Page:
The sitting meditation is a joy to go to after doing the other exercises… it has so few moving parts, so you can really sink in.

Now today, unfortunately, my mind was trying to create the former states of open-ness it had experienced. And each time I would be focused, it would start clinging to that relaxation. So I had to basically label the mind thinking about being aware many times.

19. Bettie Page died at age 85

Sex symbol Bettie Page had a painful bought with disease in her old age and now she is dead.

Here is what I said about her death on 12/12/08:

I tend to think of superstars as immortal and disease-free. But Bettie Page had been suffering from pneumonia and then a heart attack and then was placed on life support. Now she is deceased. Her final years were spent in great pain. And also were a blow to her ego, no doubt. Her early years were nothing but "living it up".

She made her body her temple and filled it with adoration and pleasure. And then it broke down on her and left her in the cold, helpless and in pain.

Pleasure and pain are two sides of the same coin --- I will never forget being told that, but it’s only theory as long as you can have more pleasure, like this tasty ice cream I’m having right now.

It’s such a shame that it’s so hard to decide to seek permanent bliss. It’s so easy to want the adoration of millions. Millions of dollars. Nice houses, etc.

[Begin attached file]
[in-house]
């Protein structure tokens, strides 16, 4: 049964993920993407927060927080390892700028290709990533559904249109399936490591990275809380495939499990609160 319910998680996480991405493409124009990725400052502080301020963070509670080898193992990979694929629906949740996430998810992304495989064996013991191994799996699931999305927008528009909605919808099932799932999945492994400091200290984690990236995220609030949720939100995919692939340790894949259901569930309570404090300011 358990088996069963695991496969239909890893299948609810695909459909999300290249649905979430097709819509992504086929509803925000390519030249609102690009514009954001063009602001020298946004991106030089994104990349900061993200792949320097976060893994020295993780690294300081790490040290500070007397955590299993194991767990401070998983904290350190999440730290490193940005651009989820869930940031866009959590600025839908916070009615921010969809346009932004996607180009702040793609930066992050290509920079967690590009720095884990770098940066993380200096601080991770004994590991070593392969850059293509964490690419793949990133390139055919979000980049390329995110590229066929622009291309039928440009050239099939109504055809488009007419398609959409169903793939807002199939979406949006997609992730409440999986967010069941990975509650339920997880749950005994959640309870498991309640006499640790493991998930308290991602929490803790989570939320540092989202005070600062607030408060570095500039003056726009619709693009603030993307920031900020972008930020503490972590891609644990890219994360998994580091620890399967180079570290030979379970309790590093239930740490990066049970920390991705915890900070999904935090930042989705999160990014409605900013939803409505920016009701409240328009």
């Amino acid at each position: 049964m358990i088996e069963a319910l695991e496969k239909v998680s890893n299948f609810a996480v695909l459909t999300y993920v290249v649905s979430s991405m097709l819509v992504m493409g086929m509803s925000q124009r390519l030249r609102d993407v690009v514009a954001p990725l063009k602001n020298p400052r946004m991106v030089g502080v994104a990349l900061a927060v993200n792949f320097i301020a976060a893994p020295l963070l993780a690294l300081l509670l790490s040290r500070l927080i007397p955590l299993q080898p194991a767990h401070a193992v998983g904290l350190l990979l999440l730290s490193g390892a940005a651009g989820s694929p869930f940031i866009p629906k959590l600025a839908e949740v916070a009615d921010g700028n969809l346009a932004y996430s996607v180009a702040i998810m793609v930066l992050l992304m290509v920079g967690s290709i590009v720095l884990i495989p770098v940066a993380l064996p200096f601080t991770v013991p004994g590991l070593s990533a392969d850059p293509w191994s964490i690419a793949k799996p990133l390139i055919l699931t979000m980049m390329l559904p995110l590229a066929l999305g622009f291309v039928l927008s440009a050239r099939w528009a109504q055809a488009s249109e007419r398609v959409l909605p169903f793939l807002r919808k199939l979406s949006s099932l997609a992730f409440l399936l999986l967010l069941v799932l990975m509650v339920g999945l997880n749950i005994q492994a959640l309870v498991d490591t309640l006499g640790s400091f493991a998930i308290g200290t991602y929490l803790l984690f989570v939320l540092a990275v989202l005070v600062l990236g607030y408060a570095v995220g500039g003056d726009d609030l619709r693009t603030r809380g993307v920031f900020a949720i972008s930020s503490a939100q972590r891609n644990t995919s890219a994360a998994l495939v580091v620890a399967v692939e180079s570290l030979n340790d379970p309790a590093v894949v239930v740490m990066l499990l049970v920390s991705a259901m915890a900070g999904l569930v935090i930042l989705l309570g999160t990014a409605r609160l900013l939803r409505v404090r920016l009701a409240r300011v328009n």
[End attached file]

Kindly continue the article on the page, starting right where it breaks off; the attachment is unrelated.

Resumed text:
But maybe it’s worth it. Maybe we are supposed to climb as high as we can even if we plummet to the chasm below eventually? Maybe the risks of reproduction (birth defect, death in labor, etc) are worth it to keep populating the Earth? We keep improving as a species. We have better cars. Nicer heating and air conditioning. The internet, etc. Evolution and the urge to improve quality of living is obvious. Clearly, we are all striving for comfort. Some do it by control of the senses. Others do it by giving the senses what they demand!

Well, I’m just staying the middle way for now. For 3 months, sexual impropriety is not allowed and I am not married.

— Terrence Brannon

20. A Very Significant Progress Milepost

On 12/14/08, I had an unusual experience.

I had done 7 minutes of one hand. Then 8 minutes of the other hand. And I was doing my 30 minutes of rising-falling. During the 30 minutes of rising-falling, I was away floating in these thoughts. This happens often and normally I just note them and return to the breath.

But what was odd this time is that I became aware of two apparently independant processes. I heard some voice in my head going: "rising-falling… rising-falling…" which was keeping track of the belly movements. And then there was the brain just rattling off thought after thought.

And then there was me there seeing both! And then I remembered how the Dhamma Friend instructor said that mindfulness must be gently cultivated. It cannot be forced, but can only happen over time.